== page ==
Many states offer homestead rights, but they address the property, not the mortgage. For example, if you live in Texas, the law trumps the terms of your husband’s will, at least during your lifetime, if he left the property to another beneficiary. The beneficiary’s ownership interest does not supersede your right to possession. You can continue living there indefinitely, but if your name doesn’t appear on the deed and your husband left the property to someone else, you don’t actually own it.
Garn-St. Germain Depository Institutions Act
The mortgage against the property is a separate issue. If you continue making payments, the lender can’t foreclose by calling the mortgage due just because the owner has died and someone else now owns the property. The federal Garn-St. Germain Depository Institutions Act prevents this from happening provided the loan is current and the property has transferred to a relative or a joint tenant on the deed. Some lenders may insist that you refinance the mortgage into your name. This is just a bullying tactic. If you find yourself in this position, speak with a lawyer. The important thing is that if you keep the loan current, the lender cannot foreclose.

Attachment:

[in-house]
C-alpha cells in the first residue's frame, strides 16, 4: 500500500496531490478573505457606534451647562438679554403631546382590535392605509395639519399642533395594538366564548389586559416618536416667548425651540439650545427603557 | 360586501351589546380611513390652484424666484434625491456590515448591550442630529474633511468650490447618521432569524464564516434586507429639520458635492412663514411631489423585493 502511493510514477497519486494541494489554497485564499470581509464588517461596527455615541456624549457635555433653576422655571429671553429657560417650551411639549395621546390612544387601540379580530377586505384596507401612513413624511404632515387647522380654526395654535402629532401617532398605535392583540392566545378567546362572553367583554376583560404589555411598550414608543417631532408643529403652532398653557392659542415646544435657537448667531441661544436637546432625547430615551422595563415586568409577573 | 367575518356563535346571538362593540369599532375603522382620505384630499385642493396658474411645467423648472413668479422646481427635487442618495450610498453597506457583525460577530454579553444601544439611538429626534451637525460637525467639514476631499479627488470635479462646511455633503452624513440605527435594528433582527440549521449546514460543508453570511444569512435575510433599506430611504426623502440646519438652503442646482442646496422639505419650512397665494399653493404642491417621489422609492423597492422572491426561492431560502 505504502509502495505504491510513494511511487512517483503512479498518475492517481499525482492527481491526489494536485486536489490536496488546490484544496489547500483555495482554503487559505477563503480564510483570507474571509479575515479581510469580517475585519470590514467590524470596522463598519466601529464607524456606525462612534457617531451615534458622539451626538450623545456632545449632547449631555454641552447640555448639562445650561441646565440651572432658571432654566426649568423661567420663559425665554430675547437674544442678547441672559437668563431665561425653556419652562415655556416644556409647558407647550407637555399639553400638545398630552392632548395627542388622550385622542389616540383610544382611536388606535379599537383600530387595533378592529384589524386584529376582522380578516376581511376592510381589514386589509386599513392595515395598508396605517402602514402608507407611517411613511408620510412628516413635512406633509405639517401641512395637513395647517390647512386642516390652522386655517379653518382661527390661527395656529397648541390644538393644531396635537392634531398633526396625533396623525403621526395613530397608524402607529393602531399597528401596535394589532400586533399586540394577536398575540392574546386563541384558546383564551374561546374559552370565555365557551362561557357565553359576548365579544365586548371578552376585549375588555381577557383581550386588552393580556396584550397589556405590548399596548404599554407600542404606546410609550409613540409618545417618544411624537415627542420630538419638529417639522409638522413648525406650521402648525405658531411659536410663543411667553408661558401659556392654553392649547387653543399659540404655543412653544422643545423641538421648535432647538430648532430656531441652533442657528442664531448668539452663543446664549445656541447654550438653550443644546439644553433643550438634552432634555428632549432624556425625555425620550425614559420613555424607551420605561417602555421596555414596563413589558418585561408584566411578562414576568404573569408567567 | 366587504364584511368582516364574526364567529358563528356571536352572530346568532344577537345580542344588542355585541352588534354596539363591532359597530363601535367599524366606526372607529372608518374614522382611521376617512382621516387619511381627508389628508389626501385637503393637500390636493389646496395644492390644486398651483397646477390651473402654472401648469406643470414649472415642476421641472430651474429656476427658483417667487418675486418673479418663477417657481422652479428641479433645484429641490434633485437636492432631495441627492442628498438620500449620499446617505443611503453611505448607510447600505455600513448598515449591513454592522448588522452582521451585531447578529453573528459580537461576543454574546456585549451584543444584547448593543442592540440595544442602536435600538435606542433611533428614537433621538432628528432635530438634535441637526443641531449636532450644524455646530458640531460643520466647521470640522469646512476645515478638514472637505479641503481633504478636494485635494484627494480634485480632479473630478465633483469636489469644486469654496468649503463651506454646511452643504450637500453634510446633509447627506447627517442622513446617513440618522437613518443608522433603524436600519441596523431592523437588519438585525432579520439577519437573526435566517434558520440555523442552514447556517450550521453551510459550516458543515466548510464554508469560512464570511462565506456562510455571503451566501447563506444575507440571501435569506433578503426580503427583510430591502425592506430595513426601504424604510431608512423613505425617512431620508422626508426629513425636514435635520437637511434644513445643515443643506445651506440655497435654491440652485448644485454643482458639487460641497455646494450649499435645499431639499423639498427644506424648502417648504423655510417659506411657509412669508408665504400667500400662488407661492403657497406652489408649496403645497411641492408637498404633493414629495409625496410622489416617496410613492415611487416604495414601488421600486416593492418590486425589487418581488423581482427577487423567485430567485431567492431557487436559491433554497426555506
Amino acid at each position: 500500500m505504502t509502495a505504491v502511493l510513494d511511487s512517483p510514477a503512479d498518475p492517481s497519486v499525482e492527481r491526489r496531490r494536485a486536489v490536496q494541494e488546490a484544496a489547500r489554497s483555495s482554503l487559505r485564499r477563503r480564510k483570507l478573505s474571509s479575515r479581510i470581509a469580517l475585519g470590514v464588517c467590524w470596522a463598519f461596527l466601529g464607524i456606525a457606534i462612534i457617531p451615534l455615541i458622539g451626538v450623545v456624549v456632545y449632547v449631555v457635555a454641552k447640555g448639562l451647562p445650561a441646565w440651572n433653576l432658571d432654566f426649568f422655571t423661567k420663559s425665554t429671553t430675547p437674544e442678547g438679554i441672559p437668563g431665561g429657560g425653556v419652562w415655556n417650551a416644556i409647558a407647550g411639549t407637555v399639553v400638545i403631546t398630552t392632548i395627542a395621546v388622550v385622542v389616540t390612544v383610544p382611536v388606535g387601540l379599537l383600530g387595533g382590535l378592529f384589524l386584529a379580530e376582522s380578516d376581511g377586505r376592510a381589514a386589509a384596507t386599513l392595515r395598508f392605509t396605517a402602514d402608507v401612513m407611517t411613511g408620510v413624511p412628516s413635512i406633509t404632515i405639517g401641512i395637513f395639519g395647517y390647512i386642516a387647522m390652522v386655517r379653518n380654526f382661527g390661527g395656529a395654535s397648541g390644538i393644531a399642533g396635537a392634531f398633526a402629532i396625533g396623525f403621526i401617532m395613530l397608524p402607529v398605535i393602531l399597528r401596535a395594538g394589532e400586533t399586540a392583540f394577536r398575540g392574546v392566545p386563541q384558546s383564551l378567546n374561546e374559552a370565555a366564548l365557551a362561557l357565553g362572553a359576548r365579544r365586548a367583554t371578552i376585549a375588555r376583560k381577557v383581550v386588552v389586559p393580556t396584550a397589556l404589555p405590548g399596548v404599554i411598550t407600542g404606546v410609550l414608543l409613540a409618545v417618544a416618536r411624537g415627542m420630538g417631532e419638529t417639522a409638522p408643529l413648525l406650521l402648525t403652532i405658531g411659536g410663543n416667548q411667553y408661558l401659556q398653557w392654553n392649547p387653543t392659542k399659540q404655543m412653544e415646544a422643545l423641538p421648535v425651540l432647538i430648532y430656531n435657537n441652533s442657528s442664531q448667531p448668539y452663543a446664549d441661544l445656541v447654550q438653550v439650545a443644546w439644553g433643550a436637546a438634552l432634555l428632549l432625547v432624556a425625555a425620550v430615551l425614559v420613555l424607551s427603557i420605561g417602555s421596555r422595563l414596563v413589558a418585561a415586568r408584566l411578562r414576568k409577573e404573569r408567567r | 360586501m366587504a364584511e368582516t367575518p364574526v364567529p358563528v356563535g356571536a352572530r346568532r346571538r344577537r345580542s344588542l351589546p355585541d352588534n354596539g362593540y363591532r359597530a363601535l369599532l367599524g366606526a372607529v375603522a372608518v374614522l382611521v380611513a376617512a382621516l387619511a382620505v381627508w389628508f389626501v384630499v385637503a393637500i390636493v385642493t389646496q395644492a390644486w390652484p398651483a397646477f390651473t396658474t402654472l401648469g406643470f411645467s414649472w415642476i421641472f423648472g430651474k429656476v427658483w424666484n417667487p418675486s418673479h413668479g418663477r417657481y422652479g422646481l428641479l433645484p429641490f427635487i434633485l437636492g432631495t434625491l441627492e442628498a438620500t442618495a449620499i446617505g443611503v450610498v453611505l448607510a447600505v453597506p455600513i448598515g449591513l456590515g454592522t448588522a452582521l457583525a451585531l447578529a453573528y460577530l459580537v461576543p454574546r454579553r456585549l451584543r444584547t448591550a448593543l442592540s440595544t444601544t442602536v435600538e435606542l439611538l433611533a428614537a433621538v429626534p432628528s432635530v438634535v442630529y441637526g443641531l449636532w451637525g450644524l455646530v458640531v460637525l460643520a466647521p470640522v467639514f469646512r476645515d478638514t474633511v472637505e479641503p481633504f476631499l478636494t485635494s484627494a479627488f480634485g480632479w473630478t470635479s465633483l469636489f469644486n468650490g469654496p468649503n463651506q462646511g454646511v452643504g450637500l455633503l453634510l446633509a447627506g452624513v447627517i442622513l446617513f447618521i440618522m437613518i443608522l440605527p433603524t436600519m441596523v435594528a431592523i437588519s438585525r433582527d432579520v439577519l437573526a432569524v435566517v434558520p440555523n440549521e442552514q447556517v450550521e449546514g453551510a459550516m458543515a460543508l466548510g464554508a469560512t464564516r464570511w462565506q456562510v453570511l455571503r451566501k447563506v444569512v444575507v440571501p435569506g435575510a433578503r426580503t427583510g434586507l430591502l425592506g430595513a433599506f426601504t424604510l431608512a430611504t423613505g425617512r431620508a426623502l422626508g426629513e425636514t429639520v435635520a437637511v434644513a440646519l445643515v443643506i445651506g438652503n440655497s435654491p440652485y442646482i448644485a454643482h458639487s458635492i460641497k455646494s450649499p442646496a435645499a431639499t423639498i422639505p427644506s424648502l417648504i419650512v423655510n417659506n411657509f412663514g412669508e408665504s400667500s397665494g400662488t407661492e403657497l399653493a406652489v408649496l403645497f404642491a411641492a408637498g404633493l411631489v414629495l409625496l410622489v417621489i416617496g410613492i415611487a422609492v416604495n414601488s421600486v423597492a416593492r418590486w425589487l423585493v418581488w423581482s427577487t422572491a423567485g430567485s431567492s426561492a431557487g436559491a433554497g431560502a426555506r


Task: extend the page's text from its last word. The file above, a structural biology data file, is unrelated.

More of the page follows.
- Bankrate: Dealing With Hubby’s Mortgage After Death
- Nolo: If I am Not on the Mortgage, Can the Bank Foreclose After My Spouse Dies?
- James M. Bright and Associates: Homestead Rights of a Surviving Spouse
- The Washington Post: Keep Making Payments and the Inherited House Is Safe
- Nolo: Mortgages on Inherited Real Estate
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